The afternoon at IPM will focus entirely on crew and resource shortages and how everyone is getting back on their feet after the last two years, in the aforementioned two-part mega panel Covid & Brexit: The Perfect Storm.

Given the huge amount of content, all the main panels will be recorded and made available for delegates to watch on-demand for a month after the event has concluded.

Meanwhile, E3S sessions will run throughout the day, including a Crowd Management Tabletop created and delivered by the Yourope Event Safety Group (YES) & Mind Over Matter Consultancy (MOM), a ‘Crowd Communication and Behaviours’ panel, and a discussion around ‘Rethinking Risk And Building Resilience in Event Operations’ – both in association with EAA, UKCMA and the Global Crowd Management Alliance.

The full IPM and E3S agenda can be found here. To register, or for more information, go to ipm.live.

 


Get more stories like this in your inbox by signing up for IQ Index, IQ’s free email digest of essential live music industry news.

Production titans line up for IPM’s 15th anniversary

Phay Mac Mahon, Bonnie May, Okan Tombulca, Padraic Boran and Lina Ugrinovska are among the production titans slated for the 15th-anniversary edition of the ILMC Production Meeting (IPM).

Taking place the day before ILMC (International Live Music Conference), IPM will return to an in-person format in 2022 with its biggest and best programme yet.

This year’s edition will feature a series of key production group and trade association partnerships, as well as a second programming tranche by the Event Safety & Security Summit (E3S).

“We are very excited to see our international delegates making time in their busy schedule to come back together in person,” says IPM & E3S producer Sytske Kamstra. “It’s an important day for everyone, filled with very relevant and urgent topics, a wealth of expertise on the panels and in the rooms. We can’t wait.”

IPM’s speaker line-up is led by Phay Mac Mahon, one of the go-to production managers in the international touring business and the recipient of IQ Magazine’s 2022 Gaffer Award.

“It’s an important day for everyone, filled with relevant and urgent topics, a wealth of expertise on the panels and in the rooms”

Since launching his career in the 70s, Phay has worked with household names including Bob Geldof and The Boomtown Rats, Def Leppard, The Pretenders, Adam Ant, Paul Young, Moody Blues, Whitesnake, Aerosmith and many more. He was also a sought-after lighting designer until the 1990s, working with the likes of Shakira, West Life, Meat Loaf, Janet Jackson, Ricky Martin and Nicki Minaj.

Also joining IPM is Bonnie May, CEO of Global Infusion Group, which delivers world-class events and brand logistic support to lavish private events, royal weddings, governmental summits, international automotive roadshows, world expos and major sporting events worldwide, including the Olympics since 2012.

She’ll be speaking with veteran show director and stage manager Asthie Wendra, about the industry’s response to the perfect storm created by Covid and Brexit in part one of this year’s Mega Panel.

Okan Tombulca is CEO of eps holding gmbh – a globally respected event infrastructure powerhouse, which now operates in 10 subsidiaries across Europe, Australia, and North and South America.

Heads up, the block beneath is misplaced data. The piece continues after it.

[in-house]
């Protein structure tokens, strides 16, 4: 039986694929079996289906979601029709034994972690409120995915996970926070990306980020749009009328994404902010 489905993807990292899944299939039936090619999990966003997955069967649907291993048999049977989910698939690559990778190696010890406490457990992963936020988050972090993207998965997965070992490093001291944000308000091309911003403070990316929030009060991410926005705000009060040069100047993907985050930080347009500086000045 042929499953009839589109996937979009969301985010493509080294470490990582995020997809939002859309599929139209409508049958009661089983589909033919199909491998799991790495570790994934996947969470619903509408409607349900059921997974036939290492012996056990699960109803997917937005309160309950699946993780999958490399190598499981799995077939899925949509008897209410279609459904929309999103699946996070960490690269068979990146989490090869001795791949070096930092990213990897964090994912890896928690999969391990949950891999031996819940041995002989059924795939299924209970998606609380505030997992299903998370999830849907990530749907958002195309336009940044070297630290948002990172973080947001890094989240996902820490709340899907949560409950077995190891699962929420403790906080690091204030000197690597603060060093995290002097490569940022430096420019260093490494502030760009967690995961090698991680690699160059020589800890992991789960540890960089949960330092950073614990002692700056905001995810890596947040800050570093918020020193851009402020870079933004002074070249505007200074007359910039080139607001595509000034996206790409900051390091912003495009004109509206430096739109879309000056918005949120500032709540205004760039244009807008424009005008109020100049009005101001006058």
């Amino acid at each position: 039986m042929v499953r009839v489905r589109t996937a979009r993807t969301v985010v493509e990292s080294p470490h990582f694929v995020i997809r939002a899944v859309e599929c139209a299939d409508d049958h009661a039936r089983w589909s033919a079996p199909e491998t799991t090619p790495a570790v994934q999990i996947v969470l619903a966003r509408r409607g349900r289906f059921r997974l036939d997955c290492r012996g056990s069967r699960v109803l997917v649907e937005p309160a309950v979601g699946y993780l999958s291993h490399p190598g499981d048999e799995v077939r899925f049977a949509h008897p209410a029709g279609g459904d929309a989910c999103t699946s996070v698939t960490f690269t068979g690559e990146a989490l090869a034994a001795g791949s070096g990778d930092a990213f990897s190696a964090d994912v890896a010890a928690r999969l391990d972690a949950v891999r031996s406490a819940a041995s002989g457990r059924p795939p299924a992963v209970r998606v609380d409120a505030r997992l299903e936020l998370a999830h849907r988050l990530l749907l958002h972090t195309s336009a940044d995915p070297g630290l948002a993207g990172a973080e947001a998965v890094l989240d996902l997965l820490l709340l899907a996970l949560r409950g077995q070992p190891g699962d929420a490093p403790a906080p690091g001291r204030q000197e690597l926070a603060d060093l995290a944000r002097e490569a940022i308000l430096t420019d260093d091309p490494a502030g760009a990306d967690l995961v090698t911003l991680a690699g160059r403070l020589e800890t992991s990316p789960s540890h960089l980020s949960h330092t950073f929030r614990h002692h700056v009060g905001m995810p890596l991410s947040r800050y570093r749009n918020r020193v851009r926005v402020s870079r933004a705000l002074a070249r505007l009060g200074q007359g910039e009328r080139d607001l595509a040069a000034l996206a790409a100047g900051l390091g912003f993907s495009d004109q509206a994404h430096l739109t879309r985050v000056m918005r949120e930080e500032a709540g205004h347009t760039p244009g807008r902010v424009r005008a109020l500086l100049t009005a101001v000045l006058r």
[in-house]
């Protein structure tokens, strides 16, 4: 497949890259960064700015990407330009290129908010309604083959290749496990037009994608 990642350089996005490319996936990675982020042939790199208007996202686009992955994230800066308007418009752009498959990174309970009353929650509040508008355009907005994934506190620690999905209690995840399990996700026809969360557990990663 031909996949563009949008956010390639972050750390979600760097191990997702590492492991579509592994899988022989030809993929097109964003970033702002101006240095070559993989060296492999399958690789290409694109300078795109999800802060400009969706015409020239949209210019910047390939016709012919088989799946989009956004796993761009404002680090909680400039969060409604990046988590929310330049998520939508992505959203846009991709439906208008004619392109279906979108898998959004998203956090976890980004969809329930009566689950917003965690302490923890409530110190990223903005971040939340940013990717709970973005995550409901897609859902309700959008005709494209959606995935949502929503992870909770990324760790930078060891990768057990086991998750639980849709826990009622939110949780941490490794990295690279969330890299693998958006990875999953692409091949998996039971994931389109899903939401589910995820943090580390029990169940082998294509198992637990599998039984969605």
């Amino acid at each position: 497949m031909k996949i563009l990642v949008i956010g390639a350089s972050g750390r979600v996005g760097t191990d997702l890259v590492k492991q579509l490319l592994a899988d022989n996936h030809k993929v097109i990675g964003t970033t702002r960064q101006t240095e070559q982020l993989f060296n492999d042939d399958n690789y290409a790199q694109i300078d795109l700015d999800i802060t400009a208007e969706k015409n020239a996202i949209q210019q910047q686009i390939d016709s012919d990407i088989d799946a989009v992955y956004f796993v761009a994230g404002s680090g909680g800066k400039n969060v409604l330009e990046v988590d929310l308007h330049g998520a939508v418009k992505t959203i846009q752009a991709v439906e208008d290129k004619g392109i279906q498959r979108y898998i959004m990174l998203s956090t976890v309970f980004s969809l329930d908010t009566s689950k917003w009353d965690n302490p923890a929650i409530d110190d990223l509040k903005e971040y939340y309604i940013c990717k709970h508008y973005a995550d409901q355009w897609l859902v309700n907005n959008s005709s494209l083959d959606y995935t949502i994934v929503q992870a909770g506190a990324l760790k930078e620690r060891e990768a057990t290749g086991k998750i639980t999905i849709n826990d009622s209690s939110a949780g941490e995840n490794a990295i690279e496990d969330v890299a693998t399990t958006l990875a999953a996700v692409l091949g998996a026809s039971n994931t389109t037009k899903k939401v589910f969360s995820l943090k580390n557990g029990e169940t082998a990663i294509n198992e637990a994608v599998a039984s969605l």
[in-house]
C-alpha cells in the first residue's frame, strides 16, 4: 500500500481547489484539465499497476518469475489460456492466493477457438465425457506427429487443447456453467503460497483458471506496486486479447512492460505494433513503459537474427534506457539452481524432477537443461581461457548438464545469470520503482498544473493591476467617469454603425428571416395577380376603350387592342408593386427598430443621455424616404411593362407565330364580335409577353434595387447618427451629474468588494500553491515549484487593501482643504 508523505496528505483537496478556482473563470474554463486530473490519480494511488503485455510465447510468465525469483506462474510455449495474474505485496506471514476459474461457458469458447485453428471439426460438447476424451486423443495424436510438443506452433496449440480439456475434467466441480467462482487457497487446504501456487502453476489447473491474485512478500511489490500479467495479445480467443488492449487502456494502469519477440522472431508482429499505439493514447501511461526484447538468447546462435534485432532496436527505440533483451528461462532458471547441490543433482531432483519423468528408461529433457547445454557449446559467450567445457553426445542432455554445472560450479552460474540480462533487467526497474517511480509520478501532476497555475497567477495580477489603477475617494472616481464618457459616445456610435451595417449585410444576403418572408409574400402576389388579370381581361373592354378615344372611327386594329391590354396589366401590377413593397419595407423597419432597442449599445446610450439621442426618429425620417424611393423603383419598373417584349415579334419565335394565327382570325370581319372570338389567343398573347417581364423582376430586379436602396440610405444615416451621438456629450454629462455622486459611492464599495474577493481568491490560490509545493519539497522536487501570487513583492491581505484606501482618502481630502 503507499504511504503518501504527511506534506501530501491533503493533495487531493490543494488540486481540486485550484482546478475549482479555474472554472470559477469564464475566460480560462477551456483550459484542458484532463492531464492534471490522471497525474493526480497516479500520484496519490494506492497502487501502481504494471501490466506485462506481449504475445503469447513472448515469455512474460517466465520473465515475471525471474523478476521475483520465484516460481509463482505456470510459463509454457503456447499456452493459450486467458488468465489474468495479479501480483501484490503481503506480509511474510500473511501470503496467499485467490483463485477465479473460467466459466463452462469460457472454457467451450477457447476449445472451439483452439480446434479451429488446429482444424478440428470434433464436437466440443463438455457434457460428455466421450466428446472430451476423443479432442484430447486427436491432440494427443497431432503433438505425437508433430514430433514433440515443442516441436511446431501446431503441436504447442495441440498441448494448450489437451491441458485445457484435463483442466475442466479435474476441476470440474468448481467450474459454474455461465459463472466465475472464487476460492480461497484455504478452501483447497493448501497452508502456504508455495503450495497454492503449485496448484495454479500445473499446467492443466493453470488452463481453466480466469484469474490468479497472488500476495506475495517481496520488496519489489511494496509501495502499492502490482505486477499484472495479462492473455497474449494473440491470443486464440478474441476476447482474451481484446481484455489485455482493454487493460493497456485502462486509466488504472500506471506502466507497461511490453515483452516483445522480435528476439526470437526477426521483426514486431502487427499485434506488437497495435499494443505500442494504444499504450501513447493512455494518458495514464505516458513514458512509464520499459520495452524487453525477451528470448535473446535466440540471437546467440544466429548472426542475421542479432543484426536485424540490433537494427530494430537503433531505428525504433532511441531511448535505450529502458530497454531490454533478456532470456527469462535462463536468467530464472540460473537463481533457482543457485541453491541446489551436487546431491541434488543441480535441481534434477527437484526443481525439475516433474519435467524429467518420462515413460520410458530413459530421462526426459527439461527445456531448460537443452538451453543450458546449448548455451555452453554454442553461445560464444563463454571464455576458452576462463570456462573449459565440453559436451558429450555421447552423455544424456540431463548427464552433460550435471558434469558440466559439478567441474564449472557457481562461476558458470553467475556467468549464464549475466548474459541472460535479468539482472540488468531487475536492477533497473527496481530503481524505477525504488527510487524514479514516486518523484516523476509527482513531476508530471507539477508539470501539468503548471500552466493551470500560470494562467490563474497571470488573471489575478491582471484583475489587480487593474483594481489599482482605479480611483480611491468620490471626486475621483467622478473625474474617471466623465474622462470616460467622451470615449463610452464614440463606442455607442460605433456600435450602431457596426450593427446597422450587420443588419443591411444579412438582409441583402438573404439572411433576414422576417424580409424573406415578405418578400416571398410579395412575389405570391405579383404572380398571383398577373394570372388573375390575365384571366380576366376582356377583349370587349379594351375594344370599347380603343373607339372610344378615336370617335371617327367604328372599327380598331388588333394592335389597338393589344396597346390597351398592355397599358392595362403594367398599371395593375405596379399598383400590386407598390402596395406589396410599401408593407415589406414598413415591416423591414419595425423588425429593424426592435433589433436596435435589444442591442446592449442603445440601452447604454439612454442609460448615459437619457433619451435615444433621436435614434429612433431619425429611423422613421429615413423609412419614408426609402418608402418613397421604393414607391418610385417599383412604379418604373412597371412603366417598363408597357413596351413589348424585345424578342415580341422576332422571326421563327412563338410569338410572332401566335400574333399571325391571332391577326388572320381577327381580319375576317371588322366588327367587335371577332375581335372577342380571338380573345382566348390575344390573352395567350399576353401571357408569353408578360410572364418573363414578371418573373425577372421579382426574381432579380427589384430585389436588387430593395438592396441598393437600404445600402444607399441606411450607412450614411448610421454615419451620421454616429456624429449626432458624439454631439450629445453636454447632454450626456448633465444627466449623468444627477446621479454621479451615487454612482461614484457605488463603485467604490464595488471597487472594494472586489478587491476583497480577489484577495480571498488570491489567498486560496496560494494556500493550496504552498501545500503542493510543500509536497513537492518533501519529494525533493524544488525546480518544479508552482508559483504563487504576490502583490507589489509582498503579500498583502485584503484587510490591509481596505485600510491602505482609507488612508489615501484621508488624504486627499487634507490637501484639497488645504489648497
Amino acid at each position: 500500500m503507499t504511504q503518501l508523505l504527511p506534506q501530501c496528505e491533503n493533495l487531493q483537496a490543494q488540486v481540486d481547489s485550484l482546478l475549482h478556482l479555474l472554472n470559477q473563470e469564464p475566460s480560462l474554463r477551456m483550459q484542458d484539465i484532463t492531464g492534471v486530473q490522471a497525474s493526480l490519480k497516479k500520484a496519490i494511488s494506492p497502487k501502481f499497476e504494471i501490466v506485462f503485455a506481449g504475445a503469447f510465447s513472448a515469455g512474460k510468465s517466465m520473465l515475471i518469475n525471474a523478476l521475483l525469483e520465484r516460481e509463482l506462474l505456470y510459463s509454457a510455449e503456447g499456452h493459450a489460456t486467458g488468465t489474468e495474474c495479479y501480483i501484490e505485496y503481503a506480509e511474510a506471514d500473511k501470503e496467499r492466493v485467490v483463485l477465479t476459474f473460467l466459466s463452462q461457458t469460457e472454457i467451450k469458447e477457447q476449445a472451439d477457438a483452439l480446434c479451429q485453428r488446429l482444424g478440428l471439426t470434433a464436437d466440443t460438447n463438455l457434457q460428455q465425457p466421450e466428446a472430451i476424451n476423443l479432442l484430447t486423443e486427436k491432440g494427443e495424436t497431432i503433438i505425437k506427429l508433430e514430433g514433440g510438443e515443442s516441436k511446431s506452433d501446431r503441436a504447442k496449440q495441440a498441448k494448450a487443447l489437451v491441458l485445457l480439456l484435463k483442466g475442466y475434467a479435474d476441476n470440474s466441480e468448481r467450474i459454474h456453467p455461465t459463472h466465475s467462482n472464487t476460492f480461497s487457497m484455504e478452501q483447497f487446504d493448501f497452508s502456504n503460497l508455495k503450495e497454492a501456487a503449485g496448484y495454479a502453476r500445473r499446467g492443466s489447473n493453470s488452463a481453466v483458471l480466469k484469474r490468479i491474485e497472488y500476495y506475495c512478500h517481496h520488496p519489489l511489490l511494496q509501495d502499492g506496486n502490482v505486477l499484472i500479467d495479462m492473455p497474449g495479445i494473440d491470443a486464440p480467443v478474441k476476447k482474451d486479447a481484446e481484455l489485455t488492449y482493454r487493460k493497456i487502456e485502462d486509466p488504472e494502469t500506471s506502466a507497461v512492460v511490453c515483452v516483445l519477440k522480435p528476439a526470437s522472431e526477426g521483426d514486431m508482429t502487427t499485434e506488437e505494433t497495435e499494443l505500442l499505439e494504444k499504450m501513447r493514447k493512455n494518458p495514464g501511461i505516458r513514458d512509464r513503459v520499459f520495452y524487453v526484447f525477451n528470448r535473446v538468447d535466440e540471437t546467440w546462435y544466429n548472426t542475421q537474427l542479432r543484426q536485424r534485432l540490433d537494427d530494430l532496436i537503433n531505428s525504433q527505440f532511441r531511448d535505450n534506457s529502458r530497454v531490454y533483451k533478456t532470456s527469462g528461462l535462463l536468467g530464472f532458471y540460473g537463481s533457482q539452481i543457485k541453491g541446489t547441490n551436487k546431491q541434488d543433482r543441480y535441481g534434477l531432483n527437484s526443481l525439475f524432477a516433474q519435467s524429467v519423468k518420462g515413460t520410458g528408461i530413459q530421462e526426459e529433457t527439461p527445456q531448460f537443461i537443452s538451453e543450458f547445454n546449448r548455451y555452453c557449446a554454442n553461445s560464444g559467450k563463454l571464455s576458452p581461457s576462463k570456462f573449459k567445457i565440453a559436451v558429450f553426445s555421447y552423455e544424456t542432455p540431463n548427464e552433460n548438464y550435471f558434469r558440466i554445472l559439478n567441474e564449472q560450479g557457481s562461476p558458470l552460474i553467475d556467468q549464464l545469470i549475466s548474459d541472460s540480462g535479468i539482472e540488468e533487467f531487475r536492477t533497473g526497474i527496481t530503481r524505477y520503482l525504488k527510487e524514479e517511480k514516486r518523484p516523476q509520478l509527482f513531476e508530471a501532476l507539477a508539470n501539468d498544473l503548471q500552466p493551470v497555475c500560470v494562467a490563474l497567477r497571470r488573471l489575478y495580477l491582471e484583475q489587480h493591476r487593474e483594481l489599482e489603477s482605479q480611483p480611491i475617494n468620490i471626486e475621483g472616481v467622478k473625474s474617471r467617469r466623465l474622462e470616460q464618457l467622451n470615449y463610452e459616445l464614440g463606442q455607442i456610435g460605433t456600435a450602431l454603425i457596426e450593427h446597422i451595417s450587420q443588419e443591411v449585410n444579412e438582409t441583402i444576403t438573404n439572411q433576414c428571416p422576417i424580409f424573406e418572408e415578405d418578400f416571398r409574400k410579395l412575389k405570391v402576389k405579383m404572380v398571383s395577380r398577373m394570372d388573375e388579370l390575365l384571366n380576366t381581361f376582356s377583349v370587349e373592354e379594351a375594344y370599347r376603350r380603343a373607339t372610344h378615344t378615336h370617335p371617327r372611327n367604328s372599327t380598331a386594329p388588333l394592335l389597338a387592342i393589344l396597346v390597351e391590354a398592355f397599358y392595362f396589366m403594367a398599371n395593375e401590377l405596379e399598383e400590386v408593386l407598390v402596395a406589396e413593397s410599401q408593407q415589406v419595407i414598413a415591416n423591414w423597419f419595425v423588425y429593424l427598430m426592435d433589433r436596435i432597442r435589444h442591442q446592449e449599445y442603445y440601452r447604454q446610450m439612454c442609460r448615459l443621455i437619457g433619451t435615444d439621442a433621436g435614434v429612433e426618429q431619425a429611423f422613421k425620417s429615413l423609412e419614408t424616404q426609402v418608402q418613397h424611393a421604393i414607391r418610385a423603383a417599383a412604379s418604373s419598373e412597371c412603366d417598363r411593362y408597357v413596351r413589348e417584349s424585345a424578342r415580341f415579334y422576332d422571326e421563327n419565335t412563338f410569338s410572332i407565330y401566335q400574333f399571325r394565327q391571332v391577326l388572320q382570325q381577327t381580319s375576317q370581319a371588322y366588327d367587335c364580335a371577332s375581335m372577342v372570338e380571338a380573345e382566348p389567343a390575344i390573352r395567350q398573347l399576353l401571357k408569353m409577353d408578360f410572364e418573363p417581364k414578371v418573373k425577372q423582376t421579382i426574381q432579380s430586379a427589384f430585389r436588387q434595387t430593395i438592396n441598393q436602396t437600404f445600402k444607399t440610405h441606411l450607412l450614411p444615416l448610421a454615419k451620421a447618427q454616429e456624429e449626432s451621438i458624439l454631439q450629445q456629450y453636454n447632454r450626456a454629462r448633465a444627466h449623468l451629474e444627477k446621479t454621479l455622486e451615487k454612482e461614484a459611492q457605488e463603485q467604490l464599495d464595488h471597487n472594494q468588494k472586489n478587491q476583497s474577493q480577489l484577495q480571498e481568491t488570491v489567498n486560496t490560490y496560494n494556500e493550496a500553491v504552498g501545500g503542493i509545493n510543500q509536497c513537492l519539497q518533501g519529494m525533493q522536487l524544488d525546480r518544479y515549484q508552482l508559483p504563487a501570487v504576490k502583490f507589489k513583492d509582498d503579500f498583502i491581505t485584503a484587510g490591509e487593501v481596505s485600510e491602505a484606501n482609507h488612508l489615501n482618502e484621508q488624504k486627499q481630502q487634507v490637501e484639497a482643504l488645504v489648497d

Tombulca will be joined by Phay Mac Mahon to continue the discussion around Covid and Brexit in part two of the Perfect Storm Mega Panel.

IPM’s speaker line-up is led by Phay Mac Mahon, one of the go-to production managers in the international touring business

Lina Ugrinovska is founder and CEO of Banana & Salt and one of the best-known booking agents in the Balkans. Considered among the new generation of highly influential people in the industry, she’ll be joined by NoNonsense Group director Liz Madden and Britannia Row Productions director Bryan Grant for a panel exploring the relationship between the live industry’s old guard and its young, up and coming executive talent.

MCD Productions’ Padraic Boran is well-known in the event industry, with over 30 years’ experience as a project manager, site co-ordinator and event controller for major entertainment, sporting and public events in both Ireland and abroad.

He’ll be hosting a panel on The Power Of Energy, which will consider what energy will look like in the future and how it will affect events. It will look at renewable power and immediate problems around availability, practicality and expense.

Meanwhile, E3S sessions will run throughout the day, including a Crowd Management Tabletop created and delivered by the Yourope Event Safety Group (YES) & Mind Over Matter Consultancy (MOM), a ‘Crowd Communication and Behaviours’ panel, and a discussion around ‘Rethinking Risk And Building Resilience in Event Operations’ – both in association with EAA, UKCMA and the Global Crowd Management Alliance.

This year’s E3S programme will bring together leaders in the sector from all over the world such as Žalgirio Arena event manager Mantas Vedrickas, select security & stewarding at UKCMA & GCMA Anne Marie Chebib and head of arena experience at The SSE Arena, Belfast, Claire Cosgrave.

Also joining is chief inspector & specialist tactical firearms commander at MOM, Pete Dalton at head of production festivals at Gadget abc Entertainment Group AG Andy Mestka and venue manager at Forest National, Coralie Berael.

More information can be found at https://ipm.live/.

 


Get more stories like this in your inbox by signing up for IQ Index, IQ’s free email digest of essential live music industry news.